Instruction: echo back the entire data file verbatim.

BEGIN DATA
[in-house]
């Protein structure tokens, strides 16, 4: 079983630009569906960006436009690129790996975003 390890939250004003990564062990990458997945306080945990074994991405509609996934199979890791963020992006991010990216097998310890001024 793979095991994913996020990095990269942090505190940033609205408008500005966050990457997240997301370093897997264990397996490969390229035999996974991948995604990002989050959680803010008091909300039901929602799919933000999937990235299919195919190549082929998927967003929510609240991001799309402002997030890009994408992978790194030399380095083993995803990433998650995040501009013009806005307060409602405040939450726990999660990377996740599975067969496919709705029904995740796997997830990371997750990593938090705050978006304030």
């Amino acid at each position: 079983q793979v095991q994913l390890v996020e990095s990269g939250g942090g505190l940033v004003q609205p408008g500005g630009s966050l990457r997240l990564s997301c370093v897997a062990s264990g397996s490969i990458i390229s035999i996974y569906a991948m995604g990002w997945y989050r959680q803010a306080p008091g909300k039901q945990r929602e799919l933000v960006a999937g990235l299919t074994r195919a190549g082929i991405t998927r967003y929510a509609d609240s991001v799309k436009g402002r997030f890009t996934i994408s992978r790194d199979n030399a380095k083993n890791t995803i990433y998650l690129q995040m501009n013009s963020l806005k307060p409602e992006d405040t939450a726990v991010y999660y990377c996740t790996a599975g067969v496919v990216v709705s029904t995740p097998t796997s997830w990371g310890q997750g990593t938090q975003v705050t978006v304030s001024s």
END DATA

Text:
[in-house]
């Protein structure tokens, strides 16, 4: 079983630009569906960006436009690129790996975003 390890939250004003990564062990990458997945306080945990074994991405509609996934199979890791963020992006991010990216097998310890001024 793979095991994913996020990095990269942090505190940033609205408008500005966050990457997240997301370093897997264990397996490969390229035999996974991948995604990002989050959680803010008091909300039901929602799919933000999937990235299919195919190549082929998927967003929510609240991001799309402002997030890009994408992978790194030399380095083993995803990433998650995040501009013009806005307060409602405040939450726990999660990377996740599975067969496919709705029904995740796997997830990371997750990593938090705050978006304030």
């Amino acid at each position: 079983q793979v095991q994913l390890v996020e990095s990269g939250g942090g505190l940033v004003q609205p408008g500005g630009s966050l990457r997240l990564s997301c370093v897997a062990s264990g397996s490969i990458i390229s035999i996974y569906a991948m995604g990002w997945y989050r959680q803010a306080p008091g909300k039901q945990r929602e799919l933000v960006a999937g990235l299919t074994r195919a190549g082929i991405t998927r967003y929510a509609d609240s991001v799309k436009g402002r997030f890009t996934i994408s992978r790194d199979n030399a380095k083993n890791t995803i990433y998650l690129q995040m501009n013009s963020l806005k307060p409602e992006d405040t939450a726990v991010y999660y990377c996740t790996a599975g067969v496919v990216v709705s029904t995740p097998t796997s997830w990371g310890q997750g990593t938090q975003v705050t978006v304030s001024s």